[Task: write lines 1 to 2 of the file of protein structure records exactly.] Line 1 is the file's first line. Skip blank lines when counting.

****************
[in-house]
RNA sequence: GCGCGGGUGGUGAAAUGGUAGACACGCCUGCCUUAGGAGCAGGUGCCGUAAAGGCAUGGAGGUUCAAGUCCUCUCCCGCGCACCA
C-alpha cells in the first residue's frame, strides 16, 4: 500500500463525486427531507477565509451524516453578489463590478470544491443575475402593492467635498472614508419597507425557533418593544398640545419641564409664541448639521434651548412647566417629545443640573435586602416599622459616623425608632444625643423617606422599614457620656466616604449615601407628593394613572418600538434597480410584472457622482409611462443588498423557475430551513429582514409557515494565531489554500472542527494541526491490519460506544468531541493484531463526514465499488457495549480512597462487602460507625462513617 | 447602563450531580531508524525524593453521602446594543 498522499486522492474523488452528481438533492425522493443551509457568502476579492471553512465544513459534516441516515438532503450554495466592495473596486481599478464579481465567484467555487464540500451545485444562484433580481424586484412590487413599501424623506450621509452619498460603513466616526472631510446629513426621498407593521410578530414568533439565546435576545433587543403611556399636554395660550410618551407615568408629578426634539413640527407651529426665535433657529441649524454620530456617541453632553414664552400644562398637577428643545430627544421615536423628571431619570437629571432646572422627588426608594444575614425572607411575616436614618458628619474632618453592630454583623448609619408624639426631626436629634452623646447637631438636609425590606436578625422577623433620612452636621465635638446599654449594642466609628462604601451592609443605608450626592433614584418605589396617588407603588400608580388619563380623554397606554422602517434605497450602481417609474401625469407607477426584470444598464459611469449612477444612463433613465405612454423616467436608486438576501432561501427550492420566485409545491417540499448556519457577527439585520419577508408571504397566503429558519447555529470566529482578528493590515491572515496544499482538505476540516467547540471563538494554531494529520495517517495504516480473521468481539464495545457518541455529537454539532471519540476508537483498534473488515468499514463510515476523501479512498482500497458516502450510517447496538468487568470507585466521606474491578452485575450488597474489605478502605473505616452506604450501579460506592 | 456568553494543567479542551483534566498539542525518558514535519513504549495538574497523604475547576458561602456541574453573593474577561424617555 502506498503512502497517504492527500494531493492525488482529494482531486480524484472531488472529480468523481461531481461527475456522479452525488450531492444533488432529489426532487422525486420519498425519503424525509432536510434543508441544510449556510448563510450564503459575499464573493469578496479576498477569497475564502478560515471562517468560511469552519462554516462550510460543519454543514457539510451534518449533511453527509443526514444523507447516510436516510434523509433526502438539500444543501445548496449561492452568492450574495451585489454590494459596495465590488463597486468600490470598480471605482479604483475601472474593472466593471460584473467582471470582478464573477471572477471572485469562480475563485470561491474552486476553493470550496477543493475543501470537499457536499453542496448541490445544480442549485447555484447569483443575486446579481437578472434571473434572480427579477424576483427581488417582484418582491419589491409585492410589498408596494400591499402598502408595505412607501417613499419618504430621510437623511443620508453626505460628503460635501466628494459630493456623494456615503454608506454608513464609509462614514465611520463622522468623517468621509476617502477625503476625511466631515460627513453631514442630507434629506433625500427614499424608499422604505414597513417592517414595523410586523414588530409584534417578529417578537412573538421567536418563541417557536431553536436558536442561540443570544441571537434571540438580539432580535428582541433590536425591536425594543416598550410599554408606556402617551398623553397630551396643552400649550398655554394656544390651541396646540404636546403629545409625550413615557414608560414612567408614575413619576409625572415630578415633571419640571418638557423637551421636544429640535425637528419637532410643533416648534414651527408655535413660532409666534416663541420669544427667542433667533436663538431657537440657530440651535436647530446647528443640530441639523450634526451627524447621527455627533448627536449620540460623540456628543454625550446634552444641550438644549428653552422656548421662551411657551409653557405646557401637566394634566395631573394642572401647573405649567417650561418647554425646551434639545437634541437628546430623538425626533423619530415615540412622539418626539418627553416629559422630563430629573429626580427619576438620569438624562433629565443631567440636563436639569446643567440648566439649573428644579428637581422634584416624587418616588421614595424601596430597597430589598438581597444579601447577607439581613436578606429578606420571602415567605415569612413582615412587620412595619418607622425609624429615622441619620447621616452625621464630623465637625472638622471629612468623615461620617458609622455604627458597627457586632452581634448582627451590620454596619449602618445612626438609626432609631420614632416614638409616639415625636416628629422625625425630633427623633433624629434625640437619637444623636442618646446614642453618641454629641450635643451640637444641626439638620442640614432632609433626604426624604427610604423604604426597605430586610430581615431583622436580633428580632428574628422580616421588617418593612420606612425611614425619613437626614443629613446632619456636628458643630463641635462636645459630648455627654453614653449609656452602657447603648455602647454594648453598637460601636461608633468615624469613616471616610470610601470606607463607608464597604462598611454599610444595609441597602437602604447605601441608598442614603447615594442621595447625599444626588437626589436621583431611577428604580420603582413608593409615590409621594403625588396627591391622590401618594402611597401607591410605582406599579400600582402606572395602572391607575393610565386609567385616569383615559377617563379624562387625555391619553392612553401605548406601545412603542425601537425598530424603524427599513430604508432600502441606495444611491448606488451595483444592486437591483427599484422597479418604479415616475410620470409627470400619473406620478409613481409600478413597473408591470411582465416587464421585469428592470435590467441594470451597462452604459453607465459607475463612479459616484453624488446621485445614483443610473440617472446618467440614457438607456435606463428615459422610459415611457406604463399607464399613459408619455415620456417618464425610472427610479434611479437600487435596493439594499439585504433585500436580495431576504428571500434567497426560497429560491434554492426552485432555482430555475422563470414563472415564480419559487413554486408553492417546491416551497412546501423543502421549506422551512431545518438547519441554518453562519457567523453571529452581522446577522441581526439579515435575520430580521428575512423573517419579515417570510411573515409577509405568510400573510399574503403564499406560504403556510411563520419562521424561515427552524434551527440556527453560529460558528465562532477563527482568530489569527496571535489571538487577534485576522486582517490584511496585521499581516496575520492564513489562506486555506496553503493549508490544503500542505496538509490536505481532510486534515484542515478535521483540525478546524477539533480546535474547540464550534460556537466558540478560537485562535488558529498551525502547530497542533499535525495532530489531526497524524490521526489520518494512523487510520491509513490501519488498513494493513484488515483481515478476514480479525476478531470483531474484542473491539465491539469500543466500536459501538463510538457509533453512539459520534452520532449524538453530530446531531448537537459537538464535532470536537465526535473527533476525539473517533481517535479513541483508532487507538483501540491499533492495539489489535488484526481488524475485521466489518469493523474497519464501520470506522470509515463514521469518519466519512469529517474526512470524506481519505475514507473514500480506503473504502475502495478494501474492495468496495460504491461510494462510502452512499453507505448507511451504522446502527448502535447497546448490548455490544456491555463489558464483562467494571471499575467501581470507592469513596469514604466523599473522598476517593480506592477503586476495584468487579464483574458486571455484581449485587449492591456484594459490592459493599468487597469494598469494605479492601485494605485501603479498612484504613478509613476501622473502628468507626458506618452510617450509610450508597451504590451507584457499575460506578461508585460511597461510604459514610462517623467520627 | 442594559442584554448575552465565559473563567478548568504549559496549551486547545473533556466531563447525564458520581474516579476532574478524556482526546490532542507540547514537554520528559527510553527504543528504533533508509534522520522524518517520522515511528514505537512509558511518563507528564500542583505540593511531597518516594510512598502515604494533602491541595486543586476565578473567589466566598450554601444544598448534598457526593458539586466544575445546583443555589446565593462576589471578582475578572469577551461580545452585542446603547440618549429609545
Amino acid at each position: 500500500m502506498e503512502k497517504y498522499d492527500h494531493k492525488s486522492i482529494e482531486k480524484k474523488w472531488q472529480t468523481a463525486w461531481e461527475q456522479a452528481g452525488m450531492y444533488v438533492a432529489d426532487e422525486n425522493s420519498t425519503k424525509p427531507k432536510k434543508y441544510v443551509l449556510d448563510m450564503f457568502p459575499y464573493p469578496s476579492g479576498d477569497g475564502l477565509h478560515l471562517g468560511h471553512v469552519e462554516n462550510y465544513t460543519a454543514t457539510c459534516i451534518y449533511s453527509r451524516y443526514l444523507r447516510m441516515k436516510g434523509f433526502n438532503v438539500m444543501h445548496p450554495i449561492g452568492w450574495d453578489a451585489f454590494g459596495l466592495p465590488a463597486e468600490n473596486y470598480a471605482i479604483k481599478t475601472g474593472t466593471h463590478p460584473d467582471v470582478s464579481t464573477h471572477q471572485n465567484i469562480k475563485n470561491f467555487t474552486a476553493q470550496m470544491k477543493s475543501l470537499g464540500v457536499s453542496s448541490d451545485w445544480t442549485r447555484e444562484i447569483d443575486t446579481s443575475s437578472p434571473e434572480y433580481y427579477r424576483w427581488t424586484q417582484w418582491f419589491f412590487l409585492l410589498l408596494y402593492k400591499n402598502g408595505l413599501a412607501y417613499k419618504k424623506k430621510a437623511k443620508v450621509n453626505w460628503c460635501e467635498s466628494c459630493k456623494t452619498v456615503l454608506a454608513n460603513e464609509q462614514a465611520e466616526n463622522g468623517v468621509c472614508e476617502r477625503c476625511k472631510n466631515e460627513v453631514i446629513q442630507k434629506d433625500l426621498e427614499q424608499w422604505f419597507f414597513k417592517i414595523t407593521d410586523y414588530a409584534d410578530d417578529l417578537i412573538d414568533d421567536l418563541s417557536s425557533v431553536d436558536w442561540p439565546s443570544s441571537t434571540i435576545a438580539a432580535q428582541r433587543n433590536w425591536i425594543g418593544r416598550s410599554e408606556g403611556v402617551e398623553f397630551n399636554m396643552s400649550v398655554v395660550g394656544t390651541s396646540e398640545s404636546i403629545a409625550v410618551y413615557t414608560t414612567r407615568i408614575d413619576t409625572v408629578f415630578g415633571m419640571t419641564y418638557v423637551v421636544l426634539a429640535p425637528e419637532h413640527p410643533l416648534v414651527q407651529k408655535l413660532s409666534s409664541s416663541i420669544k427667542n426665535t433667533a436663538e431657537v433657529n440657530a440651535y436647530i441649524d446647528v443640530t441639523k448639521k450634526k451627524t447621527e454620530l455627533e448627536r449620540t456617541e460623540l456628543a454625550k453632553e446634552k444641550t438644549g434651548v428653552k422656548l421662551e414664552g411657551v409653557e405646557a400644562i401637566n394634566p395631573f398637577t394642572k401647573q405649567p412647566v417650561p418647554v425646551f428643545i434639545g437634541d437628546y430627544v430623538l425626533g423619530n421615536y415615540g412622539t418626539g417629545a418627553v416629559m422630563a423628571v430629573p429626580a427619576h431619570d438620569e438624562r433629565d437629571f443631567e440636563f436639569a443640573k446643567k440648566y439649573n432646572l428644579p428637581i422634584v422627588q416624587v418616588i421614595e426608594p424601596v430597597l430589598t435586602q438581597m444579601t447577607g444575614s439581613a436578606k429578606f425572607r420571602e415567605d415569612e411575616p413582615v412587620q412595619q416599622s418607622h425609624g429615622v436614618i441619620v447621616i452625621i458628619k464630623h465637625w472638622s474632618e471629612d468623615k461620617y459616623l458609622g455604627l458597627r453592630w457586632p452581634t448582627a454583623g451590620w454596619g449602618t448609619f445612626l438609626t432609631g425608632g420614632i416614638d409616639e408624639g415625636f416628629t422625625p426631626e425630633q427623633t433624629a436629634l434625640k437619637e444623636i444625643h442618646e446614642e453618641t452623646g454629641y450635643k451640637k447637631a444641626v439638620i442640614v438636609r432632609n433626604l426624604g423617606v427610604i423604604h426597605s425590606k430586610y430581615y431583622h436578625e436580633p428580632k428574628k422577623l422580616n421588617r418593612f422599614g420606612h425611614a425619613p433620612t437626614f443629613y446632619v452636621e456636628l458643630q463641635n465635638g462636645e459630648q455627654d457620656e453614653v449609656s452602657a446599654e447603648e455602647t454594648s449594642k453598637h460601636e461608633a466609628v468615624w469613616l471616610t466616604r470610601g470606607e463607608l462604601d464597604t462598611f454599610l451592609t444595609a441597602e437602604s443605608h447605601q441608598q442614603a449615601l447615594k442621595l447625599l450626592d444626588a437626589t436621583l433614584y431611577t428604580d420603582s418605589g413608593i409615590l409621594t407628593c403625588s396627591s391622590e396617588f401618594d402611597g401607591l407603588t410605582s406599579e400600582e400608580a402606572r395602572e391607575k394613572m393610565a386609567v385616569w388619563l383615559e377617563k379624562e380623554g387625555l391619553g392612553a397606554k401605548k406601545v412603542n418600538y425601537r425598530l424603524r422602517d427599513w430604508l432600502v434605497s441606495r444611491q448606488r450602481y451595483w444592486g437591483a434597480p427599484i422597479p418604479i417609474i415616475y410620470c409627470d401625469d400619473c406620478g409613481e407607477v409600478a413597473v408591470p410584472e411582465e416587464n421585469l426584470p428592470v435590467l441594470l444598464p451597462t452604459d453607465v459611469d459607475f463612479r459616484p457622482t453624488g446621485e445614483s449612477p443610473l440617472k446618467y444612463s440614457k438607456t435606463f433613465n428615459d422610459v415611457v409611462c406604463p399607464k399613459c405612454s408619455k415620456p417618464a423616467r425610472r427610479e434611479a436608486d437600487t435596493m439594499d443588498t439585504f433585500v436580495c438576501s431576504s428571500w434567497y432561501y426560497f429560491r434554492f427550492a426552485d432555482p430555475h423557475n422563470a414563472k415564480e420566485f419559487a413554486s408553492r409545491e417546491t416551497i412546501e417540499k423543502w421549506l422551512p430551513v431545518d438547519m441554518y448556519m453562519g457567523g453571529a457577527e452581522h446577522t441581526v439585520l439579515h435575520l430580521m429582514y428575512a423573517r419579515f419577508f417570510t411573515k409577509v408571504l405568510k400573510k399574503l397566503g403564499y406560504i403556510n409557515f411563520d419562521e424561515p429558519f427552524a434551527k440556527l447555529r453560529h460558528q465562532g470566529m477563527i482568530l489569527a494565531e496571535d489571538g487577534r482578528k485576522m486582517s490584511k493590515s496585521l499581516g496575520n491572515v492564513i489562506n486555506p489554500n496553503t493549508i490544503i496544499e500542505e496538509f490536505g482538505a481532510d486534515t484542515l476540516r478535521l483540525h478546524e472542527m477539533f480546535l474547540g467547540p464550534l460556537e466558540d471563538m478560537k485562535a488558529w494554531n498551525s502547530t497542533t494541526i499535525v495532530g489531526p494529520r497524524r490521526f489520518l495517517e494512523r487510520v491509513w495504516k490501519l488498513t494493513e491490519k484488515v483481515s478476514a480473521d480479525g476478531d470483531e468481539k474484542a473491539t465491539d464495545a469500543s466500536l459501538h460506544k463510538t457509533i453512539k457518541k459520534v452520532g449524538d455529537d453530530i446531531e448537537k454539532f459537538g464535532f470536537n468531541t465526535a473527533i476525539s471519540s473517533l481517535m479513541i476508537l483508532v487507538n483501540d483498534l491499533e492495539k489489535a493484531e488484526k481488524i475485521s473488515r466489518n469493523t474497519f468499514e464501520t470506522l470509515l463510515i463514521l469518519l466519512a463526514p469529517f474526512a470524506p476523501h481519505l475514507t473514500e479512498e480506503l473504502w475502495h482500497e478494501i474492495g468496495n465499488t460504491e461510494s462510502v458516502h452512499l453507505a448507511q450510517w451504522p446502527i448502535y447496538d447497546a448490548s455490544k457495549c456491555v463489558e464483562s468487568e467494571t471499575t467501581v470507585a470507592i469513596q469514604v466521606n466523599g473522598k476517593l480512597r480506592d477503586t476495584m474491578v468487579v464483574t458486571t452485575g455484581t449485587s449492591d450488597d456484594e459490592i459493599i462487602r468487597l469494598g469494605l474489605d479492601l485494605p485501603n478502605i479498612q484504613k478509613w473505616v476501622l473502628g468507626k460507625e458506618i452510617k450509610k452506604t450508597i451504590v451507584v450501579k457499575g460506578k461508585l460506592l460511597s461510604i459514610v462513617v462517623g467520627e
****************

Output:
[in-house]
RNA sequence: GCGCGGGUGGUGAAAUGGUAGACACGCCUGCCUUAGGAGCAGGUGCCGUAAAGGCAUGGAGGUUCAAGUCCUCUCCCGCGCACCA